Discussion in 'Classic Menswear' started by Claghorn, Sep 15, 2015.
Exactly. (Except, perhaps, for the 'knowing it when you see it' part.)
Yes, the terminology surrounding neats is a mess. Let’s not forget the term ‘Macclesfield’, which became popular in the US starting in the 1920s I believe.
These days ‘Macclesfield’ can be a synonym for ‘neat’, which is awkward since not every fabric from the town is a neat and not every neat comes from Macclesfield. And does anyone remember poor Spitalfield, the other town famously settled by Huguenot silk weavers and printers?
It seems, though, that the earlier points capture neats very well, though the boundaries might be malleable and porous. But the idea of a small scale, repeating pattern seems to capture the essence. I was thinking of medallions as large repeating patterns. I'm less sure about the usefulness of spacing but, at this point, we're legislating SF usage, and really usage among the subscribers of this thread.
We hashed out neats and odd jackets in the Lounge thread, so I wouldn't suggest having that conversation again (I remain oddly opposed to neats and tweed though I'm sure I'll get push back on that one).
True, but the conclusions reached may well prove useful beyond the confines of the thread. Those who buy custom ties, for example, will want to know the correct terminology when communicating with their tie maker.
It's even more complicated when dealing with folks in other countries where the language is different. I don't know, for instance, if Cappelli has a word for what we call a 'neat' or even, for that matter, if it's actually a category in Italy.
This is from Conrad Wu and I really like the colour and pattern. I intend to buy it quite soon, but do you know any other maker that would sell something similar ?
What pattern is used on that tie ?
I'd call that a neat as defined above. It's a nice pattern, I'm attracted to it (the brown is nice too). I'll probably try Wu ties again. I wasn't so happy with Conrads first tie maker but as he wasn't either and found what I take to be a better maker, will look to get one in the future. I certainly wear my Wu tan striped shantung regularly.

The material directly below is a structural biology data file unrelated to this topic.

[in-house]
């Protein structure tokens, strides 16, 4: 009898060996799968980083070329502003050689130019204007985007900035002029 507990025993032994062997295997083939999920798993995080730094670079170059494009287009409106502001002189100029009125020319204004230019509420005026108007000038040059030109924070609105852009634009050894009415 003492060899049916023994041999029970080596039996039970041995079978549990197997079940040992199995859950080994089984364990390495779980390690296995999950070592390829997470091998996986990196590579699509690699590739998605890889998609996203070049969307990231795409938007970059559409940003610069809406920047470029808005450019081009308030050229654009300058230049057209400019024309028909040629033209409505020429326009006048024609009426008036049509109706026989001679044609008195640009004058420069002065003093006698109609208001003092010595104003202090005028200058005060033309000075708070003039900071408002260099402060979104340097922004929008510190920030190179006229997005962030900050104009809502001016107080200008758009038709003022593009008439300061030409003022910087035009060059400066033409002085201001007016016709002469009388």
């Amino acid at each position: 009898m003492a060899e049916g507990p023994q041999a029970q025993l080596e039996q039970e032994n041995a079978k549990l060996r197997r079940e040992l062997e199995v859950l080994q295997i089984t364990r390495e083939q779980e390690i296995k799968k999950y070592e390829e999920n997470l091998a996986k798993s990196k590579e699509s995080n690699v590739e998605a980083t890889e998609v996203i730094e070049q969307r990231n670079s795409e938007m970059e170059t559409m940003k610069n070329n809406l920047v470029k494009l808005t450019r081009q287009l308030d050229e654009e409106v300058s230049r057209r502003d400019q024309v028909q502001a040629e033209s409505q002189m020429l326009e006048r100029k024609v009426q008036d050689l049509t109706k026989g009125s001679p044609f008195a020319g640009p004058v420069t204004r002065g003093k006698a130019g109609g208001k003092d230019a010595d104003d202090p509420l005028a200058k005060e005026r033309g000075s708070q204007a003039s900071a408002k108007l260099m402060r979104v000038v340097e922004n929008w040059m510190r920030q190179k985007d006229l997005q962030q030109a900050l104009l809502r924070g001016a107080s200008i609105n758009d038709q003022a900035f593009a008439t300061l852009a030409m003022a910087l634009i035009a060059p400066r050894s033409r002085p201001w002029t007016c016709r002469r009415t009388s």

Try a green neat with tweed.
Often referred to as a "foulard" tie, although there is another term that escapes me at the moment.
I'd consider a medallion with tweed. Capelli used to have a very nice one, though now only in a purple ground.. The Wu neat is perhaps just still too small patternwise. But anyway, we've covered this ground before, a matter of preference.
I wish I coud remember the other term in Italian, though it's seldom used.
Is your neat-with-tweed opposition just to standard smooth-finish printed silk neats, or does it extend to all neat-type patterned ties?
Would you be opposed to a neat-print madder (or madderlike) tie with tweed?
What about a neat-patterned wool challis?
Thanks. There is a blue which is nice as well
It's the pattern more than the material. I would consider neat patterns with a navy flannel SC. Urban has a nice post
He is, I think, consistently the best and most informative poster these days who posts fit pics. I always learn something. Colors are great here. You'll notice the neat. The colors are well chosen but I think with a herringbone, I would prefer a medallion or paisley.
Of course, this is a personal preference on my part (no neats with tweed, even madder and challis). I don't suggest it as a rule though I might offer it as advice.
^^ Dunno about "the best" - I hesitate ever to award that accolade when the field is so subjective - but UC is definitely one of the best.
I lament the fact that we have recently lost so many very strong posters. Butler - TTO - Tirailleur - TimoTune - Pingson - Stitchy - Anden - tchoy...
SpooPoker and EliodA contribute daily but hardly ever post fits.
Of course I've overlooked a few, and I haven't even started to list any of the SF legends of yore.
Fortunately we still have many strong players, and the occasional return of a great from the past.
Well, tchoy, Tira, and Butler posted at most a few times a month; TTO a bit more.
Separate names with a comma.